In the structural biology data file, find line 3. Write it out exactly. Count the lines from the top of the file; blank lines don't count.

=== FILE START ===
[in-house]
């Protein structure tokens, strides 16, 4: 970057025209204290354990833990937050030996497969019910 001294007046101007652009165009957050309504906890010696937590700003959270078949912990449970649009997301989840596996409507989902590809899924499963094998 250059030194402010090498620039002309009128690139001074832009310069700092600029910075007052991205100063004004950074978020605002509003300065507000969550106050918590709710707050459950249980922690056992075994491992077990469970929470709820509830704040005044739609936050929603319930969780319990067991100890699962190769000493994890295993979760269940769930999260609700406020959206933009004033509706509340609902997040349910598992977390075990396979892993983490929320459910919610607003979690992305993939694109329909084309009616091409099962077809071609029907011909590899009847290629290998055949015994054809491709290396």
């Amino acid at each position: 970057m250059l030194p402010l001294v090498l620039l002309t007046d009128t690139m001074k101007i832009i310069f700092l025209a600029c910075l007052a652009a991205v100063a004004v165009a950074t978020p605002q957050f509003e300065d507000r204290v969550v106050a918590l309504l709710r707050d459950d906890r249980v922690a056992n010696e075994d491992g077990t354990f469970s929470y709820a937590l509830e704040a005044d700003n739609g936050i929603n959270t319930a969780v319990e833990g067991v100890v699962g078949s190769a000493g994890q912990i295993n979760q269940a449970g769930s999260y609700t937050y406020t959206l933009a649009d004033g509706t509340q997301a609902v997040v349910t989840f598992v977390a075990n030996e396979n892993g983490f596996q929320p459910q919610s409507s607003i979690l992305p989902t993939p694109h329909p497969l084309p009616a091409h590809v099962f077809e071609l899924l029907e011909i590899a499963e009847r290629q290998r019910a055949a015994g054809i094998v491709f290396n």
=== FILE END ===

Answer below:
């Amino acid at each position: 970057m250059l030194p402010l001294v090498l620039l002309t007046d009128t690139m001074k101007i832009i310069f700092l025209a600029c910075l007052a652009a991205v100063a004004v165009a950074t978020p605002q957050f509003e300065d507000r204290v969550v106050a918590l309504l709710r707050d459950d906890r249980v922690a056992n010696e075994d491992g077990t354990f469970s929470y709820a937590l509830e704040a005044d700003n739609g936050i929603n959270t319930a969780v319990e833990g067991v100890v699962g078949s190769a000493g994890q912990i295993n979760q269940a449970g769930s999260y609700t937050y406020t959206l933009a649009d004033g509706t509340q997301a609902v997040v349910t989840f598992v977390a075990n030996e396979n892993g983490f596996q929320p459910q919610s409507s607003i979690l992305p989902t993939p694109h329909p497969l084309p009616a091409h590809v099962f077809e071609l899924l029907e011909i590899a499963e009847r290629q290998r019910a055949a015994g054809i094998v491709f290396n």